Entrepreneurs predated the government in our country. And we all know that the Constitution was written to try to establish a limited government in our country so that the entrepreneurial spirit could thrive, as it has in most cases. My colleague talks about the government enabling entrepreneurs. Excuse me, I don't believe the government does a lot to enable the private sector. What most people in the private sector will tell you is just get the government out of my way. Get the foot of the government off my neck, and I will do just fine.
I know my colleague has been in the private sector and created a lot of wealth for himself, and I applaud him for doing that. But most of the people that I know, Mr. Speaker, who are in the private sector would simply say the government isn't enabling me at all. Leave me alone, and I'll do just fine.
Mr. Speaker, talk about taking the President's words out of context, as I think my colleague knows, when you put the President's words in context, they are even more disturbing than outside of context. I do believe that our President does believe that the government is the solution, and most of us think the government is the problem. I urge my colleagues to support this rule.
The material previously referred to by Mr. Polis is as follows:
An Amendment to H. Res. 752 Offered by Mr. Polis of Colorado
At the end of the resolution, add the following new section:
Sec. 2. Immediately upon adoption of this resolution, the House shall proceed to the consideration of the resolution (H. Res. 746) prohibiting the consideration of a concurrent resolution providing for adjournment or adjournment sine die unless a law is enacted to provide for the extension of certain expired or expiring tax provisions that apply to middle-income taxpayers if called up by Representative Slaughter of New York or her designee. All points of order against the resolution and against its consideration are waived. (The information contained herein was provided by the Republican Minority on multiple occasions throughout the 110th and 111th Congresses.)
THE VOTE ON THE PREVIOUS QUESTION: WHAT IT REALLY MEANS
This vote, the vote on whether to order the previous question on a special rule, is not merely a procedural vote. A vote against ordering the previous question is a vote against the Republican majority agenda and a vote to allow the opposition, at least for the moment, to offer an alternative plan. It is a vote about what the House should be debating.
Mr. Clarence Cannon's Precedents of the House of Representatives (VI, 308-311), describes the vote on the previous question on the rule as ``a motion to direct or control the consideration of the subject before the House being made by the Member in charge.'' To defeat the previous question is to give the opposition a chance to decide the subject before the House. Cannon cites the Speaker's ruling of January 13, 1920, to the effect that ``the refusal of the House to sustain the demand for the previous question passes the control of the resolution to the opposition'' in order to offer an amendment. On March 15, 1909, a member of the majority party offered a rule resolution. The House defeated the previous question and a member of the opposition rose to a parliamentary inquiry, asking who was entitled to recognition. Speaker Joseph G. Cannon (R-Illinois) said: ``The previous question having been refused, the gentleman from New York, Mr. Fitzgerald, who had asked the gentleman to yield to him for an amendment, is entitled to the first recognition.''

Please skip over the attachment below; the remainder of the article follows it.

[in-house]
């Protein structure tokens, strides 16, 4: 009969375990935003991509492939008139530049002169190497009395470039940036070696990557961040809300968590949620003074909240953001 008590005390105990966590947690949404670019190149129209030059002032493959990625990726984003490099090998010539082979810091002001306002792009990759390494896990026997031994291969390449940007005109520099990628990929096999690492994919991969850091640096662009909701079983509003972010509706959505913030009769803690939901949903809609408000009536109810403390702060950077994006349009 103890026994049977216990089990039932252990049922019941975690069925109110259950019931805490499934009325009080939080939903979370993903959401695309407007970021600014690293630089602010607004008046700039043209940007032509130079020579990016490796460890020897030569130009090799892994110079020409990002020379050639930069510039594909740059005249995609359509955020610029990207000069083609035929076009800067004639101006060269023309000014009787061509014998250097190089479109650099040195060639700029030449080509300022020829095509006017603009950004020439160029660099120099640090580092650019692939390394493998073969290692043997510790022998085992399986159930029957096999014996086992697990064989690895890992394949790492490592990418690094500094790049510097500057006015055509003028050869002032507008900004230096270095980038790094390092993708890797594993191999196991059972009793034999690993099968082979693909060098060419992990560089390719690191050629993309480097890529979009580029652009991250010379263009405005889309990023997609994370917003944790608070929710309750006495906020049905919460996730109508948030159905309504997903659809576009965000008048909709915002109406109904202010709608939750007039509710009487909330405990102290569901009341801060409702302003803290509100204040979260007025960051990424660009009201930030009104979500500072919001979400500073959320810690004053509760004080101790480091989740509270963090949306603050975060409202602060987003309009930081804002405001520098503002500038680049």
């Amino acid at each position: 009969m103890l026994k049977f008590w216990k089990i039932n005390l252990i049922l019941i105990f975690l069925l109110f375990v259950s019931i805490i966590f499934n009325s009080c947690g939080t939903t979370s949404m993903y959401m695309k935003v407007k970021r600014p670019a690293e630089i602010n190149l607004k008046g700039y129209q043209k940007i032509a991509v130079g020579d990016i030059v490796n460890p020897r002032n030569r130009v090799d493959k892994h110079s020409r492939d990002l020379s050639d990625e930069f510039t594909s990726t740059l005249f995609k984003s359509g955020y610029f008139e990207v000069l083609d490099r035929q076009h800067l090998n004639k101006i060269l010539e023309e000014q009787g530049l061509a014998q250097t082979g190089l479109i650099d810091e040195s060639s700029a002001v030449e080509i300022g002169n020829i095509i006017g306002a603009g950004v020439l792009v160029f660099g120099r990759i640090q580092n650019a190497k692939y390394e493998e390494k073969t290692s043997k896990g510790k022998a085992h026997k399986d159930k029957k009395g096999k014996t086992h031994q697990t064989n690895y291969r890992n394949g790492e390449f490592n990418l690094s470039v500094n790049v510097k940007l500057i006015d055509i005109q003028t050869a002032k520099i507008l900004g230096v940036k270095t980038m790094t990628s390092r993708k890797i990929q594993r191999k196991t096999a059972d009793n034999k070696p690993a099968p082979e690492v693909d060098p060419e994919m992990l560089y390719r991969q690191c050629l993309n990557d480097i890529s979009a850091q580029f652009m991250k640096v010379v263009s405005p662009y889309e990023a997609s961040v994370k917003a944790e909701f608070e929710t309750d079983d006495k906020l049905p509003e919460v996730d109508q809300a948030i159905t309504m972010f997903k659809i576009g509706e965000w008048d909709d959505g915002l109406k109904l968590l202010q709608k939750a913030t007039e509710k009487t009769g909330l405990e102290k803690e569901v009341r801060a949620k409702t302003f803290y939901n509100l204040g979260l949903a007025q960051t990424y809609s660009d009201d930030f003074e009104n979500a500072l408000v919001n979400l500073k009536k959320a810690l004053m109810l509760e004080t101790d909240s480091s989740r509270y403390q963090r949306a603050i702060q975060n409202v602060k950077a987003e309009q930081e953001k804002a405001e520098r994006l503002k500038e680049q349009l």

Because the vote today may look bad for the Republican majority they will say ``the vote on the previous question is simply a vote on whether to proceed to an immediate vote on adopting the resolution ..... [and] has no substantive legislative or policy implications whatsoever.'' But that is not what they have always said. Listen to the Republican Leadership Manual on the Legislative Process in the United States House of Representatives, (6th edition, page 135). Here's how the Republicans describe the previous question vote in their own manual: ``Although it is generally not possible to amend the rule because the majority Member controlling the time will not yield for the purpose of offering an amendment, the same result may be achieved by voting down the previous question on the rule. ..... When the motion for the previous question is defeated, control of the time passes to the Member who led the opposition to ordering the previous question. That Member, because he then controls the time, may offer an amendment to the rule, or yield for the purpose of amendment.''
In Deschler's Procedure in the U.S. House of Representatives, the subchapter titled ``Amending Special Rules'' states: ``a refusal to order the previous question on such a rule [a special rule reported from the Committee on Rules] opens the resolution to amendment and further debate.'' (Chapter 21, section 21.2) Section 21.3 continues: ``Upon rejection of the motion for the previous question on a resolution reported from the Committee on Rules, control shifts to the Member leading the opposition to the previous question, who may offer a proper amendment or motion and who controls the time for debate thereon.''
Clearly, the vote on the previous question on a rule does have substantive policy implications. It is one of the only available tools for those who oppose the Republican majority's agenda and allows those with alternative views the opportunity to offer an alternative plan.